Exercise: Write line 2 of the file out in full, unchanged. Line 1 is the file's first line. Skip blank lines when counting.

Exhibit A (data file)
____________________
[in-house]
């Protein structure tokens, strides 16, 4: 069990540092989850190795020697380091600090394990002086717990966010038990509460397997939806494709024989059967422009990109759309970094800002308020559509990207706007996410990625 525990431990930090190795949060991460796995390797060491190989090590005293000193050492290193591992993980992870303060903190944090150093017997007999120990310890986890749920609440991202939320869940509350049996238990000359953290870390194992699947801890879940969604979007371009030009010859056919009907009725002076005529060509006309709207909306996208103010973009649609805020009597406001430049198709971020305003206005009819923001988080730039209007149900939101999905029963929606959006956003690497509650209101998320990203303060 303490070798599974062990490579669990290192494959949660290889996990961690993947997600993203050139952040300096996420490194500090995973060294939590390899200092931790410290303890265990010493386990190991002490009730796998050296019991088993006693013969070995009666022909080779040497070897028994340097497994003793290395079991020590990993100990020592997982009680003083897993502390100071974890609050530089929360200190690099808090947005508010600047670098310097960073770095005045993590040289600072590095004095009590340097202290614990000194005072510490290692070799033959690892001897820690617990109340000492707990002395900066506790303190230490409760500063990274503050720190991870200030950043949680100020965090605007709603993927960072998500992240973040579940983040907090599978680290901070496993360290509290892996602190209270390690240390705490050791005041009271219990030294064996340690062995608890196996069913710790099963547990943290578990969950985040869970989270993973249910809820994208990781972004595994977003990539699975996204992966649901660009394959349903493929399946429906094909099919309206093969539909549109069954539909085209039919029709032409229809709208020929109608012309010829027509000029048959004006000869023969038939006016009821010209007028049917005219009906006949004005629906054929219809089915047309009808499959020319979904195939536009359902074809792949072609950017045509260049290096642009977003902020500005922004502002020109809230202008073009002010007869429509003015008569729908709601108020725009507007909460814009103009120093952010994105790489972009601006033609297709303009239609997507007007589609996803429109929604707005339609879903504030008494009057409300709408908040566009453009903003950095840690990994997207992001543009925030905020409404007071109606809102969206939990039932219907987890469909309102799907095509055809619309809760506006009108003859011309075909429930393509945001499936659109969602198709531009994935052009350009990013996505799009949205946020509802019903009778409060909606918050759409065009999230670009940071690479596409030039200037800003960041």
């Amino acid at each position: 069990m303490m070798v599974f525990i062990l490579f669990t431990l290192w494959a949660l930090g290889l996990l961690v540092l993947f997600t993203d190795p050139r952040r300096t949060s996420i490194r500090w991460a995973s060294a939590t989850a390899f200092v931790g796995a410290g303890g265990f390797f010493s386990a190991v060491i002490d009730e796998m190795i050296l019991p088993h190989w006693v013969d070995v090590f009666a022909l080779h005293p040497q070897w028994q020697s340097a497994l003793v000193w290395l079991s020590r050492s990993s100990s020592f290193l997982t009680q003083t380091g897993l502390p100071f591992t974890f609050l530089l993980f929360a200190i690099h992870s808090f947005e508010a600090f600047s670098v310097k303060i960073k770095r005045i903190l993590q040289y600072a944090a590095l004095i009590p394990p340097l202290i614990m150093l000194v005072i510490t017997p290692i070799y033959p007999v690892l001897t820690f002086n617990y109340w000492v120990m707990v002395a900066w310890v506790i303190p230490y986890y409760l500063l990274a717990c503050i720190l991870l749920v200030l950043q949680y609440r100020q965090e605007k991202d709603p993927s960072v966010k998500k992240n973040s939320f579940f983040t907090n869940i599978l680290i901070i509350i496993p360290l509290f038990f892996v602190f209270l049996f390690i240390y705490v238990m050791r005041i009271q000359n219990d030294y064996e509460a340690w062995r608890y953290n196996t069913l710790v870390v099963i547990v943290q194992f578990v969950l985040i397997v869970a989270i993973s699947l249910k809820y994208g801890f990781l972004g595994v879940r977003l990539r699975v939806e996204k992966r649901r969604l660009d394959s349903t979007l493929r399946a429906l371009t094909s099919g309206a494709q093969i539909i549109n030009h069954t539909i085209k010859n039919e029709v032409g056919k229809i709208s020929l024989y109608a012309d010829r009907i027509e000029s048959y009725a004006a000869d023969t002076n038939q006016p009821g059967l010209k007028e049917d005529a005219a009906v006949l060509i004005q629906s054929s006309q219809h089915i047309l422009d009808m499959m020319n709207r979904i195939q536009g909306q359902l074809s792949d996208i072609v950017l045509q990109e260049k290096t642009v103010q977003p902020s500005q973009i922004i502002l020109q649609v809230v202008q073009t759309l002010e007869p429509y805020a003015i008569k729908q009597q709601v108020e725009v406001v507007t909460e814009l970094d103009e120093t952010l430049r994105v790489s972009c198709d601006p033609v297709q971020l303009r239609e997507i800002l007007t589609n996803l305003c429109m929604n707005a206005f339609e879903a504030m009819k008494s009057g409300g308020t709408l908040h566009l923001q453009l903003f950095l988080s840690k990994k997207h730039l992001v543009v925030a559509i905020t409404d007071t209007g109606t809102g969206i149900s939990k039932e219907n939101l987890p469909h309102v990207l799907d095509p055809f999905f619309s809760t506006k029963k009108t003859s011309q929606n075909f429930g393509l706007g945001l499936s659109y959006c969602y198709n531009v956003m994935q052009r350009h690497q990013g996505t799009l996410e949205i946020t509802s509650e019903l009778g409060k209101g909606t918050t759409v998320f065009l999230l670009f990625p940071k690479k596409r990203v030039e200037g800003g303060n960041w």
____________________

């Protein structure tokens, strides 16, 4: 069990540092989850190795020697380091600090394990002086717990966010038990509460397997939806494709024989059967422009990109759309970094800002308020559509990207706007996410990625 525990431990930090190795949060991460796995390797060491190989090590005293000193050492290193591992993980992870303060903190944090150093017997007999120990310890986890749920609440991202939320869940509350049996238990000359953290870390194992699947801890879940969604979007371009030009010859056919009907009725002076005529060509006309709207909306996208103010973009649609805020009597406001430049198709971020305003206005009819923001988080730039209007149900939101999905029963929606959006956003690497509650209101998320990203303060 303490070798599974062990490579669990290192494959949660290889996990961690993947997600993203050139952040300096996420490194500090995973060294939590390899200092931790410290303890265990010493386990190991002490009730796998050296019991088993006693013969070995009666022909080779040497070897028994340097497994003793290395079991020590990993100990020592997982009680003083897993502390100071974890609050530089929360200190690099808090947005508010600047670098310097960073770095005045993590040289600072590095004095009590340097202290614990000194005072510490290692070799033959690892001897820690617990109340000492707990002395900066506790303190230490409760500063990274503050720190991870200030950043949680100020965090605007709603993927960072998500992240973040579940983040907090599978680290901070496993360290509290892996602190209270390690240390705490050791005041009271219990030294064996340690062995608890196996069913710790099963547990943290578990969950985040869970989270993973249910809820994208990781972004595994977003990539699975996204992966649901660009394959349903493929399946429906094909099919309206093969539909549109069954539909085209039919029709032409229809709208020929109608012309010829027509000029048959004006000869023969038939006016009821010209007028049917005219009906006949004005629906054929219809089915047309009808499959020319979904195939536009359902074809792949072609950017045509260049290096642009977003902020500005922004502002020109809230202008073009002010007869429509003015008569729908709601108020725009507007909460814009103009120093952010994105790489972009601006033609297709303009239609997507007007589609996803429109929604707005339609879903504030008494009057409300709408908040566009453009903003950095840690990994997207992001543009925030905020409404007071109606809102969206939990039932219907987890469909309102799907095509055809619309809760506006009108003859011309075909429930393509945001499936659109969602198709531009994935052009350009990013996505799009949205946020509802019903009778409060909606918050759409065009999230670009940071690479596409030039200037800003960041």